Bioactivity-directed fractionation of a hot H2O extract from a blue-green alga Spirulina platensis led to the isolation of a novel sulfated polysaccharide named calcium spirulan (Ca-SP) as an antiviral principle. This polysaccharide was composed of rhamnose, ribose, mannose, fructose, galactose, xylose, glucose, glucuronic acid, galacturonic acid, sulfate, and calcium. Ca-SP was found to inhibit the replication of several enveloped viruses, including Herpes simplex virus type 1, human cytomegalovirus, measles virus, mumps virus, influenza A virus, and HIV-1. It was revealed that Ca-SP selectively inhibited the penetration of virus into host cells. Retention of molecular conformation by chelation of calcium ion with sulfate groups was suggested to be indispensable to its antiviral effect.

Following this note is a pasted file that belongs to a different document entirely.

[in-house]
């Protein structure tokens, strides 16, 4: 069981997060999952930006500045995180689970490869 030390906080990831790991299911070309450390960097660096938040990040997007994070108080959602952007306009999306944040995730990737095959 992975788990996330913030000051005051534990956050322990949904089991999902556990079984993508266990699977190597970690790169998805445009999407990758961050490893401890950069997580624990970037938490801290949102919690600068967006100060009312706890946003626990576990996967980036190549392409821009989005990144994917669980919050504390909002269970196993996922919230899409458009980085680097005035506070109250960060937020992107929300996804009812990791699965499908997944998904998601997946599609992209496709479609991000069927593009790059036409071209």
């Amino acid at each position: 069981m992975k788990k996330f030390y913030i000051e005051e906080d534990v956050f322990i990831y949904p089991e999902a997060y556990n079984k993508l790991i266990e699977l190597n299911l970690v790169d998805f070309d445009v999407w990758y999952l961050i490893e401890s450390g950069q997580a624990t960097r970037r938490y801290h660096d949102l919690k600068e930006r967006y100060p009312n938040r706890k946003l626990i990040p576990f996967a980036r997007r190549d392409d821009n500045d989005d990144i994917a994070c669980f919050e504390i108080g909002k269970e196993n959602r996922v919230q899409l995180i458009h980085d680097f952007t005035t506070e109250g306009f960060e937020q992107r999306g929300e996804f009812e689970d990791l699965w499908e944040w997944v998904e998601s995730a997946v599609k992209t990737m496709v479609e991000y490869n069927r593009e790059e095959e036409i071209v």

We investigated the effects of the powders of Spirulina platensis (SPP) on anaphylactic reactions. SPP inhibited compound 48/80-induced anaphylactic shock 100% with doses of 0.5, and 1.0 mg/g body weight (BW). SPP significantly inhibited serum histamine levels induced by compound 48/80 in rats. SPP (0.5 mg/g BW) inhibited to 68.7% passive cutaneous anaphylaxis activated by anti-dinitrophenyl (DNP) IgE. SPP dose-dependently inhibited the histamine release from the rat peritoneal mast cells (RPMC) by compound 48/80. Moreover, SPP had a significant effect on anti-DNP IgE-induced histamine release or tumor necrosis factor-alpha production from RPMC. These results suggest that SPP may contain compounds with actions that inhibit mast cell degranulation in the rat.